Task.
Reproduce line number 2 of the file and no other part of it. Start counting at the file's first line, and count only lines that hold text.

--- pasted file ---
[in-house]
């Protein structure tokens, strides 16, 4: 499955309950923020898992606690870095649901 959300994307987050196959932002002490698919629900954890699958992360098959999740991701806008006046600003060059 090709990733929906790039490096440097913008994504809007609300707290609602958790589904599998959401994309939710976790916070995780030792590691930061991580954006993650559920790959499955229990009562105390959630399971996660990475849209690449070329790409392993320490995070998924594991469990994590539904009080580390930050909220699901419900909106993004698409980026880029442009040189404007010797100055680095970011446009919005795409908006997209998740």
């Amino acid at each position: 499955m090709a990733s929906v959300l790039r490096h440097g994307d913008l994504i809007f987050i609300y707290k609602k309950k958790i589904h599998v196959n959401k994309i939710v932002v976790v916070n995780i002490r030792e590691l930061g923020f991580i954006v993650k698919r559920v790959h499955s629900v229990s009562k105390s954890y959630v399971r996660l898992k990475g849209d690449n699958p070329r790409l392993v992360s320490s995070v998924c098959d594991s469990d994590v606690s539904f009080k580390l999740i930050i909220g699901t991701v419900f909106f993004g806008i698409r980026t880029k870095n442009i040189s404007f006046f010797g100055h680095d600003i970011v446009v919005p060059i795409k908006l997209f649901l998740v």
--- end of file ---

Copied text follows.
């Protein structure tokens, strides 16, 4: 499955309950923020898992606690870095649901 959300994307987050196959932002002490698919629900954890699958992360098959999740991701806008006046600003060059 090709990733929906790039490096440097913008994504809007609300707290609602958790589904599998959401994309939710976790916070995780030792590691930061991580954006993650559920790959499955229990009562105390959630399971996660990475849209690449070329790409392993320490995070998924594991469990994590539904009080580390930050909220699901419900909106993004698409980026880029442009040189404007010797100055680095970011446009919005795409908006997209998740």